Windows To Go: Screenshots

Windows To Go: Screenshots

Summary: Windows 8 Enterprise includes the tools needed to make a Windows To Go USB drive. Here's how it's done.

SHARE:

 |  Image 4 of 10

  • Windows 8 Enterprise comes with a simple wizard for setting up Windows To Go USB sticks. All you need is a suitable memory stick — Microsoft recommends USB 3.0 — with plenty space, and access to a suitable install image file. Start by selecting the USB drive you intend to use.

  • Next you'll need to select the image you want to use. IT administrators can use tools like the Microsoft Deployment Toolkit to build the appropriate WIM format files, embedding apps and customising installation options — or you can just extract the install.wim from a Windows install DVD.

  • It's a good idea to ensure that Windows To Go USB drives are encrypted, as they're likely to contain sensitive documents (especially if they're in sync with a work PC). There's support for BitLocker, Microsoft's whole disk encryption technology, and you can enable it when you install Windows To Go.

  • Thumbnail 1
  • Thumbnail 2
  • Thumbnail 3
  • Thumbnail 4
  • Thumbnail 5
  • Thumbnail 6
  • Thumbnail 7
  • Thumbnail 8
  • Thumbnail 9
  • Thumbnail 10

Topics: Windows, Microsoft, Operating Systems, Reviews

Simon Bisson

About Simon Bisson

Simon Bisson is a freelance technology journalist. He specialises in architecture and enterprise IT. He ran one of the UK's first national ISPs and moved to writing around the time of the collapse of the first dotcom boom. He still writes code.

Kick off your day with ZDNet's daily email newsletter. It's the freshest tech news and opinion, served hot. Get it.

Related Stories

Talkback

11 comments
Log in or register to join the discussion
  • Yes.

    This is perfect way to carry Windows with you, and I love this feature.
    Ram U
  • Will Windows To Go keep all your files too

    When you plug the usb into another computer, will that computer have the same settings and files and apps be on that computer as well? Will that computer be exactly the same as your primary one?
    Jabe124
    • Yes

      All storage will be through the drive, or through Direct Access, or through SkyDrive/SkyDrive Pro. There is no access to the host PC storage at all.
      sbisson
  • Wheres the do you wish to turn Metro off?

    I don't see the feauture that lets me decide to use the classic windows look as all previous versions did or I could merely download a replacement desktop such as winblinds....
    wpreece
  • A solution in search of a problem

    Portable Apps has been around for years. portableapps(dot)com
    AnalogJoystick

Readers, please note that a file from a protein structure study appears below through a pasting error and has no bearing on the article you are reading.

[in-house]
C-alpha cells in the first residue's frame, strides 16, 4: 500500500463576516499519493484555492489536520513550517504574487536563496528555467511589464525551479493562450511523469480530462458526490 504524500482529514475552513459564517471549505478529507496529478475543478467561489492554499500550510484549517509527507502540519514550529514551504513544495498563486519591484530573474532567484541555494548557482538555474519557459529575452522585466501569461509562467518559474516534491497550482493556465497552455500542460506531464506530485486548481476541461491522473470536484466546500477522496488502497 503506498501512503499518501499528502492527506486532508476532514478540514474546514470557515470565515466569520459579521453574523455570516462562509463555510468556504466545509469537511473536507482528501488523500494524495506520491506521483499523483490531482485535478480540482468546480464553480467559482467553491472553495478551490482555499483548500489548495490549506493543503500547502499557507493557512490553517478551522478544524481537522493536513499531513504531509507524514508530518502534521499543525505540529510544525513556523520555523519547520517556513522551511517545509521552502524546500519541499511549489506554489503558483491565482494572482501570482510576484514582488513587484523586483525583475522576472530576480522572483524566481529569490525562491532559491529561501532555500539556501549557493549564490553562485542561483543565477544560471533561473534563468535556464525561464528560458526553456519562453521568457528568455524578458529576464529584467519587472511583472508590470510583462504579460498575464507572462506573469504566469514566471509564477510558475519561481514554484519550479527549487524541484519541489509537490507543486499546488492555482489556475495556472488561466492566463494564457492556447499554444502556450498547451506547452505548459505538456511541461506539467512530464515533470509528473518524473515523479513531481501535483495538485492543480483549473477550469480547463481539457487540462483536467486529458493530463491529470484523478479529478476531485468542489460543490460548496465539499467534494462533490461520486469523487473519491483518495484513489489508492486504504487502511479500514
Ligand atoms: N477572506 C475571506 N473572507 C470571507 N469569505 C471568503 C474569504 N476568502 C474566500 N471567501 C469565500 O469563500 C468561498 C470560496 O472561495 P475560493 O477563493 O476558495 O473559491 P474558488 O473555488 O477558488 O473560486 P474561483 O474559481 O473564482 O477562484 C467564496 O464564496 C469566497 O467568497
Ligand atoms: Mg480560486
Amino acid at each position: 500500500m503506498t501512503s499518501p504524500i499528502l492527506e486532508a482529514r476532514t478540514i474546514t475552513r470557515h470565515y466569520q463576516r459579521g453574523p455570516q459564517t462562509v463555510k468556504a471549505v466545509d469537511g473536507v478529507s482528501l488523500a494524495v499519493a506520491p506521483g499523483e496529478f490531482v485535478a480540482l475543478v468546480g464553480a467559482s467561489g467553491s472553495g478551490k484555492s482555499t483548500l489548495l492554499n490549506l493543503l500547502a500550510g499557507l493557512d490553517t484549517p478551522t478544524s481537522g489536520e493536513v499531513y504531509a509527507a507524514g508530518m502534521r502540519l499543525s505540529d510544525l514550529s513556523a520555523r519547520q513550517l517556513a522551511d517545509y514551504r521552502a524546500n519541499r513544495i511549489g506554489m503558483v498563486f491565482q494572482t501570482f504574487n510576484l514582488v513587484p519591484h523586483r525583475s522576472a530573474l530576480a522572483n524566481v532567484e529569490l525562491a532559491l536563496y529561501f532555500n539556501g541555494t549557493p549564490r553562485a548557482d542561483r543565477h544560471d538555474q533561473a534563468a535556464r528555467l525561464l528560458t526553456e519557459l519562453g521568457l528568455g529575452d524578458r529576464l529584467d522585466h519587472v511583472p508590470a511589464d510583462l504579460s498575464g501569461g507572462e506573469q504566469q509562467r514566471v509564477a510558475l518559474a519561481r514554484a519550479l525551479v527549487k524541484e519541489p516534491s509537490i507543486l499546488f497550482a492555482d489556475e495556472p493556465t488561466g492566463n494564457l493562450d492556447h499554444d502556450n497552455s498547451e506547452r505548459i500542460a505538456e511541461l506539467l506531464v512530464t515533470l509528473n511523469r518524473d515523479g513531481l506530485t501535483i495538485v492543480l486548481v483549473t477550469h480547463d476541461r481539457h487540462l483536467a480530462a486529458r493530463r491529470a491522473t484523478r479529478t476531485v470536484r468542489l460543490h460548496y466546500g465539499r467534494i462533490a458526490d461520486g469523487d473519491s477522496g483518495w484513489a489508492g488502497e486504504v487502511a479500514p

• What A Pity Nobody Will Use It

    This is only available on the Enterprise version of Windows 8. But Windows 8 is not targeted at the Enterprise, but at the consumer market.

    What a complete waste of time.
    ldo17
  • Microsoft Office and file storage

    Could you have Office on the USB drive also, along with Word and Excel user-created files on the USB drive?
    Could this be used in conjunction with a tablet, such as Android, Apple, RIM or Microsoft?
    gedwards66
  • I want the Surface

    Just what I need. What price has Microsoft put on the Pro version?
    LGRM
  • installed memory 4GB (3.73 usable)

    screenshot #1 says
    installed memory 4GB (3.73 usable)
    but it also says
    64-bit operating system
    odd
    BobRPC@...
    • That test machine is a laptop with integrated Intel graphics

      The available memory is calculated to allow for the memory requirements of the GPU.
      sbisson
  • Memory Availability

    You might find it's that windows is showing you 4gb in gigabytes and the physical memory sizing is calculated in gibibytes. In the same way you'll notice a 1tb hard disk only has ~930gb storage - not because of 'formatting' etc but because there are two number systems used to calculate capacity.

    it's the difference between using decimal expansion and binary.
    People generally use increments of 1000 (10^3) to calculate sizes so 4gb is 4*1000mb.
    If you calculate using binary (as memory and storage addressing will do) then 4gb is 4*1024mb (where 1024=2^10).

    SO.... 4gb in Windows is 4000000000 bytes, or 4*10^9 whereas the memory will be 4gb as 4294967296 bytes, or 4*2^30. If you divide 4000000000 (bytes) by 4294967296 (bytes) you get 3.725 (rounded to 3.73) 'gb'.

    Therefore of the '4gb' of RAM you only have 3.73'gb' addressable as the 4gb is gigabytes and the 3.73gb is gibibytes.

    Mystery Solved :oP

    (There should be some articles online about kibi/mebi/gibi.tebi bytes vs kilo/mega/giga/tera bytes if you need clarification)
    Mouseboy007